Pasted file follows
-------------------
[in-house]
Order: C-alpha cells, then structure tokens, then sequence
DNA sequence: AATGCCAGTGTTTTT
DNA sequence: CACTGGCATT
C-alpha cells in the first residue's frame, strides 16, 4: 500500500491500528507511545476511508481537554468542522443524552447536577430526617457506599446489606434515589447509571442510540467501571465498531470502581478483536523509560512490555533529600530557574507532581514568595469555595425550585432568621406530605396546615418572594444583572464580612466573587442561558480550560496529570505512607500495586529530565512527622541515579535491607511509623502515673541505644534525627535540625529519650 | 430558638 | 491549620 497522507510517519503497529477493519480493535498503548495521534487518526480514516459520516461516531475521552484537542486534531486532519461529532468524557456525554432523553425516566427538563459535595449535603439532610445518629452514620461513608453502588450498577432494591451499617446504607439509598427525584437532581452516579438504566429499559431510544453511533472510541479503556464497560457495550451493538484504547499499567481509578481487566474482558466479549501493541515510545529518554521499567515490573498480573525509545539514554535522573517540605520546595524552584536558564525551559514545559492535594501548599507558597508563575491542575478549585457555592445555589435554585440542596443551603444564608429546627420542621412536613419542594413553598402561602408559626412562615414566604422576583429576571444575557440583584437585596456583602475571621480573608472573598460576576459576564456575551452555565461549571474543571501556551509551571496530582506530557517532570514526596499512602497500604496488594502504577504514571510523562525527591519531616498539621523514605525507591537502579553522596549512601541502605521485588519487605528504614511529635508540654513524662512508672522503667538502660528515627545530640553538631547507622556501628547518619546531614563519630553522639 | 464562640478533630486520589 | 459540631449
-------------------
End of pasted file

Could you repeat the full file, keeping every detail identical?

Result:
[in-house]
Order: C-alpha cells, then structure tokens, then sequence
DNA sequence: AATGCCAGTGTTTTT
DNA sequence: CACTGGCATT
C-alpha cells in the first residue's frame, strides 16, 4: 500500500491500528507511545476511508481537554468542522443524552447536577430526617457506599446489606434515589447509571442510540467501571465498531470502581478483536523509560512490555533529600530557574507532581514568595469555595425550585432568621406530605396546615418572594444583572464580612466573587442561558480550560496529570505512607500495586529530565512527622541515579535491607511509623502515673541505644534525627535540625529519650 | 430558638 | 491549620 497522507510517519503497529477493519480493535498503548495521534487518526480514516459520516461516531475521552484537542486534531486532519461529532468524557456525554432523553425516566427538563459535595449535603439532610445518629452514620461513608453502588450498577432494591451499617446504607439509598427525584437532581452516579438504566429499559431510544453511533472510541479503556464497560457495550451493538484504547499499567481509578481487566474482558466479549501493541515510545529518554521499567515490573498480573525509545539514554535522573517540605520546595524552584536558564525551559514545559492535594501548599507558597508563575491542575478549585457555592445555589435554585440542596443551603444564608429546627420542621412536613419542594413553598402561602408559626412562615414566604422576583429576571444575557440583584437585596456583602475571621480573608472573598460576576459576564456575551452555565461549571474543571501556551509551571496530582506530557517532570514526596499512602497500604496488594502504577504514571510523562525527591519531616498539621523514605525507591537502579553522596549512601541502605521485588519487605528504614511529635508540654513524662512508672522503667538502660528515627545530640553538631547507622556501628547518619546531614563519630553522639 | 464562640478533630486520589 | 459540631449